If the rich history of quilting hasn’t convinced you to give it a go, remember that quilting’s relevance hasn’t gone away. In the 21st century, quilting has developed in style, shape, and material. While the 19th and 20th centuries saw quilting done primarily in the US, it has expanded to be a global craft, with many different cultures adopting and contributing to quilting, even as they continue ancient traditions of their own.
There are an estimated 30 million quilters across the world, with more starting every day.
Quilting guilds remain active across the globe, particularly in the US and England, and many host quilt shows for quilters to display, sell, and win awards for their work— a continuation of a tradition started in the Great Exhibition of 1851. Entire museums are now dedicated to quilting, including The Museum of the American Quilter in Paducah, Kentucky.
Quilting has flourished in Japan, often incorporating sashiko stitching, a form of functional embroidery or decorative mending adapted to hold together the layers of a quilt.
Indigenous Hawaiian people developed their own patterns of quilts, adapting western quilting practices into their culture. Similarly, Polynesian people developed a traditional form of quilting called Tivaevae, which are used on special occasions as gifts and displays, in many ways taking on the traditional functions and nature of barkcloth.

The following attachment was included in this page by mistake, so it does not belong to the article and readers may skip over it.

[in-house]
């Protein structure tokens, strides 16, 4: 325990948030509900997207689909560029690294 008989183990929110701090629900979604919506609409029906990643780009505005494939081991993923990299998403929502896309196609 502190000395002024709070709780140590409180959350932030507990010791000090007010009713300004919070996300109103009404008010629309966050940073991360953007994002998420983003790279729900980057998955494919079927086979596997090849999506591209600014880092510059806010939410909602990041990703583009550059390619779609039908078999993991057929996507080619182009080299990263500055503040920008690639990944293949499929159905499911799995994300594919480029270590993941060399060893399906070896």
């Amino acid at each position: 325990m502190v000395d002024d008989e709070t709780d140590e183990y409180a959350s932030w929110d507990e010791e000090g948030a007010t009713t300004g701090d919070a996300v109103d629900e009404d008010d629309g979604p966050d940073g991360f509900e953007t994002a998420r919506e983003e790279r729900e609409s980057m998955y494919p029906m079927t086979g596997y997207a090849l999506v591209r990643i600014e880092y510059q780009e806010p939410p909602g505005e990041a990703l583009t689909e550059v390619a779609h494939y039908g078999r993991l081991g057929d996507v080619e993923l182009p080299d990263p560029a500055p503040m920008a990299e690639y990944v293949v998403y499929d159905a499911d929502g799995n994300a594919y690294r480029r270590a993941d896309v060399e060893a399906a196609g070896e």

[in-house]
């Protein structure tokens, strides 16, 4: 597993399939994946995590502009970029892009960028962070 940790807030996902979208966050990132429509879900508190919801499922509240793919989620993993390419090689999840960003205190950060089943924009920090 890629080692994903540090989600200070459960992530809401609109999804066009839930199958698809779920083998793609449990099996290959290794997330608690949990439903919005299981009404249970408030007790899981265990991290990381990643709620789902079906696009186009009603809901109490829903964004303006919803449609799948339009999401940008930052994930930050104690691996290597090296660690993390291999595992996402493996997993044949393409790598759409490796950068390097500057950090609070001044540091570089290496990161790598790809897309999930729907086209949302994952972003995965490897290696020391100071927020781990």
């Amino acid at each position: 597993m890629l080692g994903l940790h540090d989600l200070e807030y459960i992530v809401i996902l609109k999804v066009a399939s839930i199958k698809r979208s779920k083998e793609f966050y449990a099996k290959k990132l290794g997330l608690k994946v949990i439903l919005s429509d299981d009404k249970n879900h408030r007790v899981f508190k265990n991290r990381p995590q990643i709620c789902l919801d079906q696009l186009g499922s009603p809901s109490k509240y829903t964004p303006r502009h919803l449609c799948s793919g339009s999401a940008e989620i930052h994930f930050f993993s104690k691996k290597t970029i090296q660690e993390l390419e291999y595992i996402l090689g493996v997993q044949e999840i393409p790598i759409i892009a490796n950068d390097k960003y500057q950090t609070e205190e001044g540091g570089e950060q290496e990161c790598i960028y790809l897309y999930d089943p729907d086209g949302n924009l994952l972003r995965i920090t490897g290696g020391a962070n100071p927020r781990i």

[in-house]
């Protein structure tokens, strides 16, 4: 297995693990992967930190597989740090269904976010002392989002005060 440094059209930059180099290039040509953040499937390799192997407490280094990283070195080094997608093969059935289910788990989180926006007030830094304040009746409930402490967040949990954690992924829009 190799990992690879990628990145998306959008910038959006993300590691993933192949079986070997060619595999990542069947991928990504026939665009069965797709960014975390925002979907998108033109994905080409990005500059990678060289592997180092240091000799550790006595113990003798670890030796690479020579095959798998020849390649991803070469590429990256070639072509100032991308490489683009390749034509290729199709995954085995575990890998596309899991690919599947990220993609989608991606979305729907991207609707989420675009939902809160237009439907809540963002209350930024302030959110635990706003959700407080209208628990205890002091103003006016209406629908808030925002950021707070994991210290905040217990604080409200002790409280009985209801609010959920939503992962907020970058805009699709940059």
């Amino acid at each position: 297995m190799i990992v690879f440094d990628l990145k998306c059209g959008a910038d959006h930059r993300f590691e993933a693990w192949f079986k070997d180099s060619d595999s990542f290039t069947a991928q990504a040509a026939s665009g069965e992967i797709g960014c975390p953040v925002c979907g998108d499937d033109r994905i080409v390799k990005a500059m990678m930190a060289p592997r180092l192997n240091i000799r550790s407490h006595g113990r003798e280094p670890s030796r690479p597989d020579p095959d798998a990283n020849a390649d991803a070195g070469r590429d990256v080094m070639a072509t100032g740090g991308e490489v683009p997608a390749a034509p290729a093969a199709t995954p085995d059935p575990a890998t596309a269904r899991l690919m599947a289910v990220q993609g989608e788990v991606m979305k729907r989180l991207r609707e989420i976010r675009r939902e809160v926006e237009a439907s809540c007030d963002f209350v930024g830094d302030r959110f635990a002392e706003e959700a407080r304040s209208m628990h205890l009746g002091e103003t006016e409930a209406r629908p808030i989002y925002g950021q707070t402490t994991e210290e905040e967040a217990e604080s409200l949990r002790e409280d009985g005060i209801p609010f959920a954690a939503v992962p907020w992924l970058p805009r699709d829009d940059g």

Quilters across nearly every continent (the jury’s still out on Antarctica) have also both copied and collected American-style quilts and incorporated quilting into their traditional decorative arts.
Modern quilts run the gamut from art quilts that escape the constraints of practicality and feature materials that go well beyond the usual—evolving almost into collage works—to the exceedingly classic, featuring
blocks that have been produced since the 1800s and earlier, including log cabin, flying geese, and four patch. There are innumerable books about quilting available, in addition to many periodicals on quilting and an embrace of newer media with blogs and YouTube channels on the subject.
Quilting finds a home in fashion and clothing, too: you can’t forget about the timelessness of a quilted coat, whether it’s puffy for warmth or more densely quilted for textural detail. Recent trends show the explosive popularity of patchwork designs that create bold mixes of prints and colors.
In today’s eco-conscious world, the use of patchwork techniques in clothing production also allows for the conservation of material by preventing the excess fabric from ending up in a landfill.
But what does all this mean for you? From considerations of sustainability to an exploration of the cultures of the world, quilting is a craft that both stands on its own and blends seamlessly into fashion, sewing, and interior design. Whether you’re looking for a long-term skill set or something to pass the time when you can’t go out (Thanks, COVID!), quilting has you covered.
There’s no time like the present to dive into learning a new skill, so why not give quilting a try?